Vitamin C Concentration, Syneresis and Consumer Perceptions of a Fermented Dairy Product Upon Fortification with Cucumber and Raspberry
Georgia Journal of Science
Yogurt, buttermilk, and other fermented probiotic dairy products are good sources of calcium. Complementing the nutritional value of these products, cucumbers and raspberries contain vitamin C, a nutrient noted for its antioxidant properties and potential role in the prevention of chronic diseases such as cancer and cardiovascular disease. The purpose of this study is to fortify a fermented dairy product with a 50% (w/w) cucumber/raspberry puree to naturally increase vitamin C in the product while retaining textural quality and consumer acceptability. Low-fat fresh and dry milk, sugar, yogurt culture, and either 10 or 50% pureed cucumber/raspberry mixture (w/w) (replacing an equal amount of distilled water in the controls) are combined and fermented (8h, 50°C) prior to analysis. Following extraction, vitamin C concentration in the fermented products is quantified spectrophotometrically by the 2,4-dinitrophenylhydrazine method. Syneresis will be measured to evaluate textural quality while 100 consumers will evaluate color, odor, creaminess, flavor, aftertaste, and overall acceptability of the fermented dairy products using a hedonic scale (9=like extremely, 5=neither like nor dislike, 1=dislike extremely). The results and implications of these analyses will be discussed. This study is funded in part by a grant from the Georgia Southern University Honors Program.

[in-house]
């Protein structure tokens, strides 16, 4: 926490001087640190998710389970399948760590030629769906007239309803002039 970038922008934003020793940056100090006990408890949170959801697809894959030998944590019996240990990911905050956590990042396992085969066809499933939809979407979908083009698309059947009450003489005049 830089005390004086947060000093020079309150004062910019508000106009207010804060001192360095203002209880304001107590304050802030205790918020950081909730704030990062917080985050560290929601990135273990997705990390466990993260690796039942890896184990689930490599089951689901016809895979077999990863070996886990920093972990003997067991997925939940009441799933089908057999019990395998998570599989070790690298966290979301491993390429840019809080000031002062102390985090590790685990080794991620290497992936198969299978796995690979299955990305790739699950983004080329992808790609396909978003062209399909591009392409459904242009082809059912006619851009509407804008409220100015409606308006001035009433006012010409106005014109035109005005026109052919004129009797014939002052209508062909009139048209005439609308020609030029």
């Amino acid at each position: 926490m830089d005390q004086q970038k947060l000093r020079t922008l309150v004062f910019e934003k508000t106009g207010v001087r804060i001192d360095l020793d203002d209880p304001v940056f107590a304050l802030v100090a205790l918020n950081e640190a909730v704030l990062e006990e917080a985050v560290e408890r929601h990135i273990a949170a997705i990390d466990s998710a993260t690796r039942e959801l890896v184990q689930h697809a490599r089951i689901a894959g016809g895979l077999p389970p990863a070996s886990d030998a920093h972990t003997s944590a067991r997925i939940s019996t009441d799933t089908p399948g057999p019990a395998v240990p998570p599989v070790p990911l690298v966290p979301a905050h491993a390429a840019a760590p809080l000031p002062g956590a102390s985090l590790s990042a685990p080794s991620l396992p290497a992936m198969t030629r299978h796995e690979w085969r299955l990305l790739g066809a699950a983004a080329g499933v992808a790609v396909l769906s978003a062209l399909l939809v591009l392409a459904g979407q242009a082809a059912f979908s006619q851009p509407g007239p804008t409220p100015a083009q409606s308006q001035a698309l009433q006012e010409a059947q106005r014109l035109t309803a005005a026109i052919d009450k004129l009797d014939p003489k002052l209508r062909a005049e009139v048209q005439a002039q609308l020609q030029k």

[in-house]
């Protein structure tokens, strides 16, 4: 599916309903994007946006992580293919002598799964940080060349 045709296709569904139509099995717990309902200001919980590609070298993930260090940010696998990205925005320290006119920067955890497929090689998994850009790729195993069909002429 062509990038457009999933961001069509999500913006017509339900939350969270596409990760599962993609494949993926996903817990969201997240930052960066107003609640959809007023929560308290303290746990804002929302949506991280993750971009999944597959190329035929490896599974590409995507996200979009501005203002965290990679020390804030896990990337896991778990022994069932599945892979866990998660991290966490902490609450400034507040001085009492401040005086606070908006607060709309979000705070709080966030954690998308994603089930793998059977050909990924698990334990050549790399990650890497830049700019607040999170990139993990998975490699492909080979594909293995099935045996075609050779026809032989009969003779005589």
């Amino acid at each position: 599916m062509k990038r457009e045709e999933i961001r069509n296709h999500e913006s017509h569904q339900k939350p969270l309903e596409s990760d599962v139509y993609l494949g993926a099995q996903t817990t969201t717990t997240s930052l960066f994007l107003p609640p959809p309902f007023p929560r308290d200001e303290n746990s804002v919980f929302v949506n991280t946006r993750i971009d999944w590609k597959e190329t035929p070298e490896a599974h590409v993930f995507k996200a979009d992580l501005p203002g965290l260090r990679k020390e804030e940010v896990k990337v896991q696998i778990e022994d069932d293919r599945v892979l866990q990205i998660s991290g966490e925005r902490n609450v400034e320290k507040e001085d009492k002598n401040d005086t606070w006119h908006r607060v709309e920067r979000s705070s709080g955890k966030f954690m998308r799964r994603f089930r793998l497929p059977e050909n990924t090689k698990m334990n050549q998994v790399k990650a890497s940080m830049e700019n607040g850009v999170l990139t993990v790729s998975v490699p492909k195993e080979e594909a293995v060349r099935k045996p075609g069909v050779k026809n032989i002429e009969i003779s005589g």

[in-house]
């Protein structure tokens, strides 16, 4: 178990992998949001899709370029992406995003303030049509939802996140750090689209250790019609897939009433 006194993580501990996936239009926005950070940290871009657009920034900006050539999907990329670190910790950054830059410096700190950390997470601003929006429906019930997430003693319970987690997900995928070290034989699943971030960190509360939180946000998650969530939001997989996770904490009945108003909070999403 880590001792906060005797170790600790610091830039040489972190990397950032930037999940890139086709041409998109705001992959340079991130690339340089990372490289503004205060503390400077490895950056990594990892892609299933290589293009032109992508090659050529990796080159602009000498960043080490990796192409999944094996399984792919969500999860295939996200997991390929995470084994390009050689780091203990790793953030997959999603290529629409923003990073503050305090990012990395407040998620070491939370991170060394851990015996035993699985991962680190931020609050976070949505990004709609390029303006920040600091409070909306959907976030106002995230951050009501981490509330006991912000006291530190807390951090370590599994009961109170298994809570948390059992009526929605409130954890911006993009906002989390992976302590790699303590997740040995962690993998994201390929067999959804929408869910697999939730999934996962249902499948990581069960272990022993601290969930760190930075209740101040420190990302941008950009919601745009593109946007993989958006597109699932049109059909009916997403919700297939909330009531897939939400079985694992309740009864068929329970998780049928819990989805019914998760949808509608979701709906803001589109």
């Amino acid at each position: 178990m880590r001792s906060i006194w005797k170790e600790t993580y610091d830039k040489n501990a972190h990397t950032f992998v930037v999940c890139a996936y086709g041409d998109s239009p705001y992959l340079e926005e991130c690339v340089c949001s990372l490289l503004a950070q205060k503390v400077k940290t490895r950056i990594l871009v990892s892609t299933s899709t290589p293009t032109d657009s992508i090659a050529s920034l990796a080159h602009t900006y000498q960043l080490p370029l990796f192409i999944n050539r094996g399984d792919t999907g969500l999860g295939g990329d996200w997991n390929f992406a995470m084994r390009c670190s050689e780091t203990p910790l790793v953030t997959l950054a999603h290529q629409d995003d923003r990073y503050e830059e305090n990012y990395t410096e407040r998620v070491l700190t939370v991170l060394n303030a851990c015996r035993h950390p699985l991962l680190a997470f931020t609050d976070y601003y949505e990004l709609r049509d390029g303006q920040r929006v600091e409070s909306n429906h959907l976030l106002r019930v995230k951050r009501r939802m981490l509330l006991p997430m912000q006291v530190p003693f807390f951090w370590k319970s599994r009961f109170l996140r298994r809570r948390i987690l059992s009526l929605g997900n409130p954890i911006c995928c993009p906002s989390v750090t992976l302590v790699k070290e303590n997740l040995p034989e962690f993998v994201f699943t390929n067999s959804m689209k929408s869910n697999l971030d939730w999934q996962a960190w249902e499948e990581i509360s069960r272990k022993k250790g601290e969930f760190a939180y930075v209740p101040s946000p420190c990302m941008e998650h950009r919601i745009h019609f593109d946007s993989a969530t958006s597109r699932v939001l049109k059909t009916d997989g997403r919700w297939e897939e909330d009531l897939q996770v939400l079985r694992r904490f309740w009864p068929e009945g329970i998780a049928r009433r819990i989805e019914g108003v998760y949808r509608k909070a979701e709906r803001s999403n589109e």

Onyenwoke, Ann C., Joelle E. Romanchik-Cerpovicz, Laura D. Frost, Helen W. Bland.
"Vitamin C Concentration, Syneresis and Consumer Perceptions of a Fermented Dairy Product Upon Fortification with Cucumber and Raspberry."
Georgia Journal of Science, 67 (1): 45.